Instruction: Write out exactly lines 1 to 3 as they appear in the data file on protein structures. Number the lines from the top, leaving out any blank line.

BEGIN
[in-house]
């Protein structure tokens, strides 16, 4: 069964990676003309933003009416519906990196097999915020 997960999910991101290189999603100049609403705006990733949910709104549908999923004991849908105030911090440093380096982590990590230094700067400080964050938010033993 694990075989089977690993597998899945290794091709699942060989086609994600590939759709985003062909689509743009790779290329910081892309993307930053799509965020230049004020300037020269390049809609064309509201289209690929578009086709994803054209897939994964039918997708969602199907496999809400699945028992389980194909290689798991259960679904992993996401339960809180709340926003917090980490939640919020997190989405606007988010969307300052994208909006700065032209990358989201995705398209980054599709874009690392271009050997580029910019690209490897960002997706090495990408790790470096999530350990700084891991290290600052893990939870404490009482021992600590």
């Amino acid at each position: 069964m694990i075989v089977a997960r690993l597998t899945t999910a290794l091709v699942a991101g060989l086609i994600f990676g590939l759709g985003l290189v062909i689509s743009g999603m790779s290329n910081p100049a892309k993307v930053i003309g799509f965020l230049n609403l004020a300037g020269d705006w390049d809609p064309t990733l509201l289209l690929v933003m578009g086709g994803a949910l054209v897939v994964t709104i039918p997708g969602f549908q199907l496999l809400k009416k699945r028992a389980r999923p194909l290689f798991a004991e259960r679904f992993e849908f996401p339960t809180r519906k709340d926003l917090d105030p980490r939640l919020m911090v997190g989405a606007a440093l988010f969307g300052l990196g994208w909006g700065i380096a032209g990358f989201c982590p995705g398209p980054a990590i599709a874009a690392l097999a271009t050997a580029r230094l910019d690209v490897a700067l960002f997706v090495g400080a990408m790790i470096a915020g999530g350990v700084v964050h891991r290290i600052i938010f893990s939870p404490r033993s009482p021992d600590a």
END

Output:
[in-house]
């Protein structure tokens, strides 16, 4: 069964990676003309933003009416519906990196097999915020 997960999910991101290189999603100049609403705006990733949910709104549908999923004991849908105030911090440093380096982590990590230094700067400080964050938010033993 694990075989089977690993597998899945290794091709699942060989086609994600590939759709985003062909689509743009790779290329910081892309993307930053799509965020230049004020300037020269390049809609064309509201289209690929578009086709994803054209897939994964039918997708969602199907496999809400699945028992389980194909290689798991259960679904992993996401339960809180709340926003917090980490939640919020997190989405606007988010969307300052994208909006700065032209990358989201995705398209980054599709874009690392271009050997580029910019690209490897960002997706090495990408790790470096999530350990700084891991290290600052893990939870404490009482021992600590």
């Amino acid at each position: 069964m694990i075989v089977a997960r690993l597998t899945t999910a290794l091709v699942a991101g060989l086609i994600f990676g590939l759709g985003l290189v062909i689509s743009g999603m790779s290329n910081p100049a892309k993307v930053i003309g799509f965020l230049n609403l004020a300037g020269d705006w390049d809609p064309t990733l509201l289209l690929v933003m578009g086709g994803a949910l054209v897939v994964t709104i039918p997708g969602f549908q199907l496999l809400k009416k699945r028992a389980r999923p194909l290689f798991a004991e259960r679904f992993e849908f996401p339960t809180r519906k709340d926003l917090d105030p980490r939640l919020m911090v997190g989405a606007a440093l988010f969307g300052l990196g994208w909006g700065i380096a032209g990358f989201c982590p995705g398209p980054a990590i599709a874009a690392l097999a271009t050997a580029r230094l910019d690209v490897a700067l960002f997706v090495g400080a990408m790790i470096a915020g999530g350990v700084v964050h891991r290290i600052i938010f893990s939870p404490r033993s009482p021992d600590a």